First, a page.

How Many Drinks Until I Reach .08?

Warning: No Chart Can Accurately Predict BAC Levels

As you may know, it is illegal to operate a motor vehicle in the state of Texas with a blood-alcohol concentration of .08% or greater. While almost anyone could tell you that this would result in an arrest for driving while intoxicated (DWI), not many could tell you how many drinks it would take to push you over the legal limit. Charts, BAC calculators and general rules of thumb could all be used to gain a general understanding of just how many drinks it would take to reach .08%, but it is important to understand that it will vary from person to person. For this reason, we believe the most accurate way to determine this would be to take the following variables into consideration.

#1: The Amount Of Alcohol In Each Drink

One of the most significant variables to take into consideration is the amount of alcohol that is actually consumed with each drink. While most charts will factor in the number of drinks that an individual ingests over the course of an hour, it is important to understand that the alcohol-content could vary from drink to drink—when ordering anything other than beer. Some bartenders are more generous than others are when mixing a drink or pouring a glass of wine, so you should not assume that one drink will contain the same amount of alcohol as the next. In order to combat this, you should always remain aware of how the alcohol has affected your body after each drink you consume.

#2: The Size Of The Person Who Is Drinking

Another factor to take into consideration is your overall size. Alcohol will affect each person differently, depending on their lean body mass, so you should not assume each person could drink the same amount before reaching a blood-alcohol concentration of .08%. Since alcohol does not distribute to fatty areas, however, a heavy-set person with a greater amount of body fat will not be able to drink any more than a thinner person. Rather, it depends on the similarity of their lean body mass. For this reason, it could be assumed that a 120-pound person would only be able to drink half as much as a 240-pound person before reaching a BAC of .08% if they have a similar body fat ratio.ould drink the same amount before reaching a blood-alcohol concentration of .08%. Since alcohol does not distribute to fatty areas, however, a heavy-set person with a greater amount of body fat will not be able to drink any more than a thinner person. Rather, it depends on the similarity of their lean body mass. For this reason, it could be assumed that a 120-pound person would only be able to drink half as much as a 240-pound person before reaching a BAC of .08% if they have a similar body fat ratio.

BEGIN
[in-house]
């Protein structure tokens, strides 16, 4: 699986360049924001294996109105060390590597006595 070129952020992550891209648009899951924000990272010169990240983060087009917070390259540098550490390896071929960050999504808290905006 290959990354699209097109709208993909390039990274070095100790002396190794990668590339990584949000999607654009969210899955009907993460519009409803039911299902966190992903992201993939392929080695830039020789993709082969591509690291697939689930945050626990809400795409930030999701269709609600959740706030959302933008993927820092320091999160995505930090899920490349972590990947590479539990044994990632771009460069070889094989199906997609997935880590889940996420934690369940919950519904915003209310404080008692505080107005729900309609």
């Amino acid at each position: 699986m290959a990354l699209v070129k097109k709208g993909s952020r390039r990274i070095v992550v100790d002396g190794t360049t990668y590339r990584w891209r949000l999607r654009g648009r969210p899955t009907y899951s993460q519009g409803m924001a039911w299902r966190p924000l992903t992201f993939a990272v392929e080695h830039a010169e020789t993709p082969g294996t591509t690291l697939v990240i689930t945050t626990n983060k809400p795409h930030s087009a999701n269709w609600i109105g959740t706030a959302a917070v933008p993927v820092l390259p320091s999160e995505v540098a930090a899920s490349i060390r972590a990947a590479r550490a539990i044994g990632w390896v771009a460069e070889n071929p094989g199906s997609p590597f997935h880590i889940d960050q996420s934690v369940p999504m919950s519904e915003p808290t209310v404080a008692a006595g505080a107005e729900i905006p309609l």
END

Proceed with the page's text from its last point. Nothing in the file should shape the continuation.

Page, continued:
#3: The Gender Of The Person Who Is Drinking

Simply put, alcohol will affect men and women differently. According to scientific research, a woman’s body will process alcohol at a different rate than a man’s. It is for this reason that a female will generally reach a higher BAC level than a male after consuming the same amount of drinks—even if the man is no larger than the woman. This is due to a variety of factors, including the fact that women will typically have a higher proportion of body fat than males. It is important to understand that this standard will not hold true 100% of the time, however, as a number of other variables must also be taken into consideration. Even so, it may be a good idea for women to keep this in mind.

#4: The Period Of  Time In Which You Were Drinking

As a general rule of the thumb, the quicker you consume a drink, the stronger its effects. If you were to sip on a beer over the course of an hour, for example, it would affect you differently than it would if you were to pound it down in a matter of seconds. While each person’s body will process alcohol at a different rate, it is generally true that the body can only eliminate about ¾ of a drink per hour. For this reason, it could take about 8 hours to burn off a six pack of beer. Every person is different, however, so it may take one person longer to process and eliminate alcohol than the next. That being said, it is always a good idea to keep track of the number of drinks that you have consumed over an hour.

#5: Drinking On An Empty Stomach

While it is not an exact science, the presence of food in your system can help to slow down the absorption of alcohol into your blood. Because of this, you could expect to reach a higher blood-alcohol concentration much quicker when you are drinking on an empty stomach. By eating a good sized meal before or during the course of drinking, you may be able to limit its effects on your body. If you are taking other variables into consideration when determining how many drinks it would take to reach .08%, you must also account for the amount of food in your system—as this number could be drastically different when comparing it to a night of drinking on an empty stomach.

Should I Submit To a Breath Test Or Voluntary Blood Test?

Even after taking all of the aforementioned factors into consideration, predicting your own BAC level is risky at best. If you are unsure of whether or not a breath or blood test will show blood-alcohol level of .08% or greater, it is advisable that you do not voluntarily offer a sample. By contacting a DWI attorney before giving any type of evidence to the police, you may be able to avoid an arrest.

Useful Resources

Please refer to information provided by any internet source with care, and consideration that every individual is different.

Jim Medley and Associates
1208 Edwards Street HoustonTX77007 USA 
 • 713-668-4589